You read here about how Grayson Rodriguez’s experience with Program 15 and the New Balance Baseball Future Stars Series helped him.
But how did he put what he learned at International Week into practice and how did he pick up the velocity that’s seen him skyrocket up the 2018 MLB Draft rankings?
“It all started over the offseason,” Rodriguez told FutureStarsSeries.com in a recent phone interview.
“I started going to a place in Tyler, Texas called APEC. It’s a workout place, and I had a trainer and we did a lot of baseball-specific workouts that got my back and my shoulders a lot stronger. I went there from September to the middle of January, and that helped a lot. That was the biggest contributor to my gain in velocity.”
Rodriguez performed well at International Week; he allowed just one run while striking out three batters in three innings of work, but even with a low 90’s fastball, he wasn’t truly blowing anyone away. But, now that he’s touching 98 miles per hour, that’s all changed.
“It’s nice,” he said through a big laugh.
“My fastball, it’s not like a curveball or a slider where some days it’s there or some days it’s not, it’s nice always having a consistent pitch like that to go to. It’s great early in the count, and you can use it late in the count too for your advantage.”
Just as important, however, is the development of his secondary pitches.
“That’s improved a whole lot,” Rodriguez said. “I worked with a pitching coach, David Evans in Houston, three times. We worked on offspeed stuff and not slowing your body down when you pitch. He fine tuned my mechanics, and that opened up a lot of possibilities for my breaking balls, especially my curveball and my slider, as well as being able to throw them more consistently and adding more velocity to my slider as well.”
It’s an exciting time for Rodriguez, with Baseball America projecting him to go in the Top 10 in their most recent mock draft. But he’s trying hard to not look too far ahead.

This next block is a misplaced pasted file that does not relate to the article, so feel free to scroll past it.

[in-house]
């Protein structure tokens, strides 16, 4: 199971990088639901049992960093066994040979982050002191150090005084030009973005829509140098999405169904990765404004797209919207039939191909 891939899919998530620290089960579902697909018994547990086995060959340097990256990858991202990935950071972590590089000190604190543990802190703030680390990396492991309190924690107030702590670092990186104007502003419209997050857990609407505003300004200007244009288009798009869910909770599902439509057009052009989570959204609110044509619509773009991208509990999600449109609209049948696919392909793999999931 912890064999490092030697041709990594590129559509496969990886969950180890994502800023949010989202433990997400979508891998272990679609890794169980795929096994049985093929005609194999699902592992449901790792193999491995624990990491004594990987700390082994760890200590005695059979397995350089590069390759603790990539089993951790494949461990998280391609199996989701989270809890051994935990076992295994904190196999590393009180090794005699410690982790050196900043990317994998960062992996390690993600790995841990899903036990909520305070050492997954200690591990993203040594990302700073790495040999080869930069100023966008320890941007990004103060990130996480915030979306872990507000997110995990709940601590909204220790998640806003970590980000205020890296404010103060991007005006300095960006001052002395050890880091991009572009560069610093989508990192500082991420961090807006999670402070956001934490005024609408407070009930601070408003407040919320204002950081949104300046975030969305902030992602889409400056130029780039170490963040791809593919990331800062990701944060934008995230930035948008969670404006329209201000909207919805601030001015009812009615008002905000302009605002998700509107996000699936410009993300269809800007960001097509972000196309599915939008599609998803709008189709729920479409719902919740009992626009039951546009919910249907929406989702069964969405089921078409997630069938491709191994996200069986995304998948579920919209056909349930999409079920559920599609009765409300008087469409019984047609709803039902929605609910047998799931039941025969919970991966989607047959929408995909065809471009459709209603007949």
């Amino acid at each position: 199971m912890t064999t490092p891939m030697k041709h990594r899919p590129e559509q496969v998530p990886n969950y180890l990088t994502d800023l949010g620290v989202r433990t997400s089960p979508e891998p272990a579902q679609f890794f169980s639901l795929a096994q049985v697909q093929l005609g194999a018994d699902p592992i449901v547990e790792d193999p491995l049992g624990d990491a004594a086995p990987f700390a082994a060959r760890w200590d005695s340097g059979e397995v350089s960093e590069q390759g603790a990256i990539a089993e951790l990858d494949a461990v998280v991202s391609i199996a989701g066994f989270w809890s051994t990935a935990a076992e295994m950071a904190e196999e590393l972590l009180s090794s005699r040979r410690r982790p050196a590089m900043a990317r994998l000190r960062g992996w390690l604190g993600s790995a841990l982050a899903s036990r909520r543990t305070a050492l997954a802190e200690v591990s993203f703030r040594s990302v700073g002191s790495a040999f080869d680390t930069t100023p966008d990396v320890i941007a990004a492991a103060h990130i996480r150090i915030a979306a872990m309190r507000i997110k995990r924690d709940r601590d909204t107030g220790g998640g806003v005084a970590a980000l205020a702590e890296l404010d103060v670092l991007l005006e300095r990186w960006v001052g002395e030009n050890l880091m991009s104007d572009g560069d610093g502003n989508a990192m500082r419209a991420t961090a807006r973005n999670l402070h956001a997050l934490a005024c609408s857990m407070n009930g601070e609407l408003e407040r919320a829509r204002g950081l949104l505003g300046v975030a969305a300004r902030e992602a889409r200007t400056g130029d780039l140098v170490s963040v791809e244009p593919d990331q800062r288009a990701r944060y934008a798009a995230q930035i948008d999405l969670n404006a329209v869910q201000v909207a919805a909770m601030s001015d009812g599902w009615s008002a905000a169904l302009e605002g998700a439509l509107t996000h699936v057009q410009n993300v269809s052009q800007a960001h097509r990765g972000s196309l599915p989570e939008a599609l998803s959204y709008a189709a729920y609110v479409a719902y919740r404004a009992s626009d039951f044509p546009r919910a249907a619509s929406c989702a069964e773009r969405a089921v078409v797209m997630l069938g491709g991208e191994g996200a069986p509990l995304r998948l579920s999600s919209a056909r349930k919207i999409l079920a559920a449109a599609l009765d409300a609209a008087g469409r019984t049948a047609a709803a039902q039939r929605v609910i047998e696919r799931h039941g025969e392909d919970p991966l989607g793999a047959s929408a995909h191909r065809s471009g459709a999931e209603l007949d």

“Right now, I’m not really worried about the draft,” Rodriguez told P15. “We’re in our high school playoffs right now, and that’s kind of been my main focus, is to go back to state and hopefully win us another state championship. I’m trying my best to focus on high school baseball right now and just win week-by-week to stay alive.”
It’s hard, however, for Rodriguez to ignore the bevy of scouts that have continued to flock to his outings.
“There’s been quite a few scouts at each game that I’ve thrown, there’s usually about 20 to 30 there,” he said. “I just try to do my best to not pay attention to them and just treat them like they’re fans and just go out on focus on the ballgame. The first couple of outings, it was different. As soon as you lift your leg up to throw, you see all the (radar) guns in the background raise up. It grew on me, I got used to it. Now, at this point, it doesn’t even bother me. It was kind of nerve-wracking at the beginning, but as the season went on, it became normal and I expected it, so it became easier to deal with.”
- Future Stars Series Alum Olivia Pichardo Becomes First Female NCAA Division I Baseball Student-Athlete - November 21, 2022
- PHOTO GALLERY: 2022 Future Stars Series Caribbean Classic, Gray Team - November 4, 2022
- PHOTO GALLERY: 2022 Future Stars Series Caribbean Classic, North American Team - October 27, 2022